By January of 2021 more than 7000 hikers had completed the legendary National Blue Trail of Hungary marked with a blue horizontal stripe (1165 km). The trail traverses the northern side of the country between Írottkő and Hollóháza via each major mountains, the capital and Balaton too. The terrain, the atmosphere, geological and cultural values are so much varied that each section and each day gives unforgettable experiences.
All across the country
Although the trail can be covered from any direction, the descriptions and numbering follow a west to east order. The trail sets off from Írott-kő in Kőszeg Mountains, the highest point of West Hungary. It crosses the plain of Kisalföld to arrive at the lakeside of Balaton. Via the most beautiful hills and basins of Balaton Uplands you will enter the vast forests of Bakony Mountains. In the meantime, you will visit historic towns and climb peaks offering splendid vistas (Kőszeg, Sárvár, Sümeg or the buttes like Badacsony and Szent György-hegy), explore castle ruins (the castle of Csobánc, Rezi and Tátika), but spiritual experience is also granted (Monastery of Bakonybél, Abbey of Zirc).
The trail crosses lower hills of Vértes and then Gerecse abundant in lookout points. Skirting Pilis you will reach the capital and Buda Hills around it to visit popular destinations like Nagy-Szénás, Hűvösvölgy, Árpád lookout tower or Hármashatár-hegy.
Approaching the Danube Bend the trail passes one of the most beautiful gorges of the country (the gorge of Dera Creek) and Dobogókő, the cradle of Hungarian hiking movement.
You will say farewell to West Hungary with the view from and by crossing the Danube your hike across East Hungary begins in Börzsöny Mountains. Lookout points and towers one by one: Julianus lookout tower, Nagy-Hideg-hegy and the highest peak of Börzsöny, Csóványos. Past Börzsöny the trail traverses rolling hills of Cserhát with neat palóc villages including the World Heritage Site of Hollókő.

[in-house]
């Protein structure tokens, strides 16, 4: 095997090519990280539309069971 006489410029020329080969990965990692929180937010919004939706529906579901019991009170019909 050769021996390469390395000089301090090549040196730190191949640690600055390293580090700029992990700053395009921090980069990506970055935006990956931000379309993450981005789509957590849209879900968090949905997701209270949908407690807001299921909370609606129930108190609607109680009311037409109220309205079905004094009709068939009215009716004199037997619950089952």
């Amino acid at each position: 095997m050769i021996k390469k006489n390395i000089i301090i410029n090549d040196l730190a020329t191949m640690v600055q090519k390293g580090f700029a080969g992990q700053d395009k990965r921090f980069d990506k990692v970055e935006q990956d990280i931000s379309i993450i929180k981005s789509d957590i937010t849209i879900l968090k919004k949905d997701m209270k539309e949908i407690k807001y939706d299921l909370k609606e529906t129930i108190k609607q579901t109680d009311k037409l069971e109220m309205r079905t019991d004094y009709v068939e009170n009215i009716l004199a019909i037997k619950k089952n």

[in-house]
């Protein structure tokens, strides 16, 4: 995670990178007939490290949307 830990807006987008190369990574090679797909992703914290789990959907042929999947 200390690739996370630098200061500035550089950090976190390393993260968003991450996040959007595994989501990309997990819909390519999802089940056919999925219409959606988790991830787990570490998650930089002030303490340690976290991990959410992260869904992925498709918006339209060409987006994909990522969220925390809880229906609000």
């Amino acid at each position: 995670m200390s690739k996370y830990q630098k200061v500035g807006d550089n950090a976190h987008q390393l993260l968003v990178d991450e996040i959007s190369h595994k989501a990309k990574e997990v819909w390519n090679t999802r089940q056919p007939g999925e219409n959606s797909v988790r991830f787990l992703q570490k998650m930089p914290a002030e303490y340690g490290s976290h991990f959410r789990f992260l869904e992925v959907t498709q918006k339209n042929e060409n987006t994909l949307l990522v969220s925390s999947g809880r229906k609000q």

After leaving the hill behind the trail enter the popular Mátra Mountains with the two highest peaks of the country. Hiking along the ridge you will reach the special of at 963 meters for a memorable vista. Further on the ridge the trail arrives at Kékestető, the highest peak of Hungary at 1014 meters. The section from Kékestető to the eastern edge of Mátra poses the toughest challenge of the Blue Trail with hike repeatedly up and down all the way. It is the numerous lookout points that award you for the effort.
Past Mátra and the adjacent lower hills the trail enters the mountains of the highest average height in the country. Bükk Mountains is characterized by intact forests, sunlit meadows and cliffs towering over Bükk Plateau.
It is worth making short detours to points of interests, such as the Cistercian Abbey Church of Bélapátfalva or the highest lookout point of Bükk with near Bánkút (956 m).
Next the trail crosses the hills of Borsod to enter the northernmost subregion of Hungary, Karst of Aggtelek. Do not miss to visit the World Heritage Site of the Caves of Aggtelek. The cavern of Baradla-Domica stretches as long as 25 km and hides stunning dripstone formations assuring a stunning insight into the underground world of calcareous limestone.
Past discovering the karst region the trail winds through Cserehát, an impoverished region, yet rich in natural and architectural sights. You will reach Zemplén Mountains at the Castle of Boldogkő photogenic for its age (short detour). The mountain is characterized by tent-like mounts (with references to this feature in some geographical names with “sátor” meaning “tent”) and peaks with castle ruins, such as the Castle of Regéc.